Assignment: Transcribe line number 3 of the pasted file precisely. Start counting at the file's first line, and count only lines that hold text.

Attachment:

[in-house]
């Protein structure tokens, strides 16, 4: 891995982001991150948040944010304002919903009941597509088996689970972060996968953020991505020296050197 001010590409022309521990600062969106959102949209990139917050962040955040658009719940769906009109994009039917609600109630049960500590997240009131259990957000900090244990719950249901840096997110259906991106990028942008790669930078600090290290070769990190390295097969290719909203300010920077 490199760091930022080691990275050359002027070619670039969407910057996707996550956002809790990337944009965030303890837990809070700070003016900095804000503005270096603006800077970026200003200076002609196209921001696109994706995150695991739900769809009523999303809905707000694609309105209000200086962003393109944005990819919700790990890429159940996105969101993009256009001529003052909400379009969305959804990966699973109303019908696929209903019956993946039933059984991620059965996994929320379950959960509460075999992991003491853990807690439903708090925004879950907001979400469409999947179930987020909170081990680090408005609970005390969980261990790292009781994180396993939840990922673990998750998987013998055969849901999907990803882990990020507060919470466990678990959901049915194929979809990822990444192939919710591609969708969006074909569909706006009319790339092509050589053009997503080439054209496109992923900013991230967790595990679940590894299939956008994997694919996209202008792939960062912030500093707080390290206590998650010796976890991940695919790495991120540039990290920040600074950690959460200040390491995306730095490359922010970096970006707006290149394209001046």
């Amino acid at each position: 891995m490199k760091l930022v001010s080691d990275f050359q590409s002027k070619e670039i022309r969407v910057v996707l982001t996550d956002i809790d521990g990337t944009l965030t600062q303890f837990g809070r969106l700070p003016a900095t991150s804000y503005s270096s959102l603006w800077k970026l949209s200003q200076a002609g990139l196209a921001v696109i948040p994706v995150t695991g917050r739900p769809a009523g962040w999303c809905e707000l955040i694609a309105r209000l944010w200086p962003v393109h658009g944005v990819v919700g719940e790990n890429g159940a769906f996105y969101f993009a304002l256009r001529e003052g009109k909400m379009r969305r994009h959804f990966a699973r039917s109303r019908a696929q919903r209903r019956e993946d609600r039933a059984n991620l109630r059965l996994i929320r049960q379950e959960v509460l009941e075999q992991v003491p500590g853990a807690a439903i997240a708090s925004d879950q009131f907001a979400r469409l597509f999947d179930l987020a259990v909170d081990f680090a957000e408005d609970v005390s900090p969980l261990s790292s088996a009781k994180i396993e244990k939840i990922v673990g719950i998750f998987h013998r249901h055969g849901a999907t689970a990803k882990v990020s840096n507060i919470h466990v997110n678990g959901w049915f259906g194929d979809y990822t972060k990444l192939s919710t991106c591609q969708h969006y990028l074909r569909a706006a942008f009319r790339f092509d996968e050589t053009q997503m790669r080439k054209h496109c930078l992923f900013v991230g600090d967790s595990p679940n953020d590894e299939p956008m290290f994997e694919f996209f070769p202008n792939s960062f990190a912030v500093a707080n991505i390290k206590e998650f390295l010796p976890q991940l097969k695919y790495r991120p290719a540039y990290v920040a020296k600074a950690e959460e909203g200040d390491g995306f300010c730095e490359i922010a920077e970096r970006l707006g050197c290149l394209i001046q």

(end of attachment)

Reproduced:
């Amino acid at each position: 891995m490199k760091l930022v001010s080691d990275f050359q590409s002027k070619e670039i022309r969407v910057v996707l982001t996550d956002i809790d521990g990337t944009l965030t600062q303890f837990g809070r969106l700070p003016a900095t991150s804000y503005s270096s959102l603006w800077k970026l949209s200003q200076a002609g990139l196209a921001v696109i948040p994706v995150t695991g917050r739900p769809a009523g962040w999303c809905e707000l955040i694609a309105r209000l944010w200086p962003v393109h658009g944005v990819v919700g719940e790990n890429g159940a769906f996105y969101f993009a304002l256009r001529e003052g009109k909400m379009r969305r994009h959804f990966a699973r039917s109303r019908a696929q919903r209903r019956e993946d609600r039933a059984n991620l109630r059965l996994i929320r049960q379950e959960v509460l009941e075999q992991v003491p500590g853990a807690a439903i997240a708090s925004d879950q009131f907001a979400r469409l597509f999947d179930l987020a259990v909170d081990f680090a957000e408005d609970v005390s900090p969980l261990s790292s088996a009781k994180i396993e244990k939840i990922v673990g719950i998750f998987h013998r249901h055969g849901a999907t689970a990803k882990v990020s840096n507060i919470h466990v997110n678990g959901w049915f259906g194929d979809y990822t972060k990444l192939s919710t991106c591609q969708h969006y990028l074909r569909a706006a942008f009319r790339f092509d996968e050589t053009q997503m790669r080439k054209h496109c930078l992923f900013v991230g600090d967790s595990p679940n953020d590894e299939p956008m290290f994997e694919f996209f070769p202008n792939s960062f990190a912030v500093a707080n991505i390290k206590e998650f390295l010796p976890q991940l097969k695919y790495r991120p290719a540039y990290v920040a020296k600074a950690e959460e909203g200040d390491g995306f300010c730095e490359i922010a920077e970096r970006l707006g050197c290149l394209i001046q």